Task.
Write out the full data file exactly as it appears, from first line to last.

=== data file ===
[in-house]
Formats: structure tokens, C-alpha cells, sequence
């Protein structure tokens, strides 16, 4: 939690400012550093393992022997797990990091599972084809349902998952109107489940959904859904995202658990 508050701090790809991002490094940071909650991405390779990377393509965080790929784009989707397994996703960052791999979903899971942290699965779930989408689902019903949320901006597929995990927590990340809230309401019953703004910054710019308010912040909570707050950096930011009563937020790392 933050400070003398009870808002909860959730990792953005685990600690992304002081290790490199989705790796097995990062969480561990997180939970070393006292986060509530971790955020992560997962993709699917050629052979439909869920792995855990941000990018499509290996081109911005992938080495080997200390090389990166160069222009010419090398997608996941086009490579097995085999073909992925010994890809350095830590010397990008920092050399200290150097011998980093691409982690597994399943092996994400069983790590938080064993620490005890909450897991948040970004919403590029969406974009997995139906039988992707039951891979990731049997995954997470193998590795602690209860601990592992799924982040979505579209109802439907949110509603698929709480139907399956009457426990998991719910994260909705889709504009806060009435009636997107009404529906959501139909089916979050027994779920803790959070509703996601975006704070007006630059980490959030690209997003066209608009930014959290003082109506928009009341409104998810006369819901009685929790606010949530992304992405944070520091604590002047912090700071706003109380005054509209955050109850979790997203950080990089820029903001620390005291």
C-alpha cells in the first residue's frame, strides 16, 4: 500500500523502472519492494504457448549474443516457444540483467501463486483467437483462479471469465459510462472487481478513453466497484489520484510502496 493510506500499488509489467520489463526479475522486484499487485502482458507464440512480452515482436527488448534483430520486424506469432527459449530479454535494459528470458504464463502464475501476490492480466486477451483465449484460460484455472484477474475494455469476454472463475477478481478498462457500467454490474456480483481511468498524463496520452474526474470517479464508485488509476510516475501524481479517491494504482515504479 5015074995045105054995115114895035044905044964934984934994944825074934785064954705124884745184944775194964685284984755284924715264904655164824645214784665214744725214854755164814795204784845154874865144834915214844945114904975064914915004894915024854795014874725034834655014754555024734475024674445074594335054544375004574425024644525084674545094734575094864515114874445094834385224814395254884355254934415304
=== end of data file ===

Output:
[in-house]
Formats: structure tokens, C-alpha cells, sequence
């Protein structure tokens, strides 16, 4: 939690400012550093393992022997797990990091599972084809349902998952109107489940959904859904995202658990 508050701090790809991002490094940071909650991405390779990377393509965080790929784009989707397994996703960052791999979903899971942290699965779930989408689902019903949320901006597929995990927590990340809230309401019953703004910054710019308010912040909570707050950096930011009563937020790392 933050400070003398009870808002909860959730990792953005685990600690992304002081290790490199989705790796097995990062969480561990997180939970070393006292986060509530971790955020992560997962993709699917050629052979439909869920792995855990941000990018499509290996081109911005992938080495080997200390090389990166160069222009010419090398997608996941086009490579097995085999073909992925010994890809350095830590010397990008920092050399200290150097011998980093691409982690597994399943092996994400069983790590938080064993620490005890909450897991948040970004919403590029969406974009997995139906039988992707039951891979990731049997995954997470193998590795602690209860601990592992799924982040979505579209109802439907949110509603698929709480139907399956009457426990998991719910994260909705889709504009806060009435009636997107009404529906959501139909089916979050027994779920803790959070509703996601975006704070007006630059980490959030690209997003066209608009930014959290003082109506928009009341409104998810006369819901009685929790606010949530992304992405944070520091604590002047912090700071706003109380005054509209955050109850979790997203950080990089820029903001620390005291």
C-alpha cells in the first residue's frame, strides 16, 4: 500500500523502472519492494504457448549474443516457444540483467501463486483467437483462479471469465459510462472487481478513453466497484489520484510502496 493510506500499488509489467520489463526479475522486484499487485502482458507464440512480452515482436527488448534483430520486424506469432527459449530479454535494459528470458504464463502464475501476490492480466486477451483465449484460460484455472484477474475494455469476454472463475477478481478498462457500467454490474456480483481511468498524463496520452474526474470517479464508485488509476510516475501524481479517491494504482515504479 5015074995045105054995115114895035044905044964934984934994944825074934785064954705124884745184944775194964685284984755284924715264904655164824645214784665214744725214854755164814795204784845154874865144834915214844945114904975064914915004894915024854795014874725034834655014754555024734475024674445074594335054544375004574425024644525084674545094734575094864515114874445094834385224814395254884355254934415304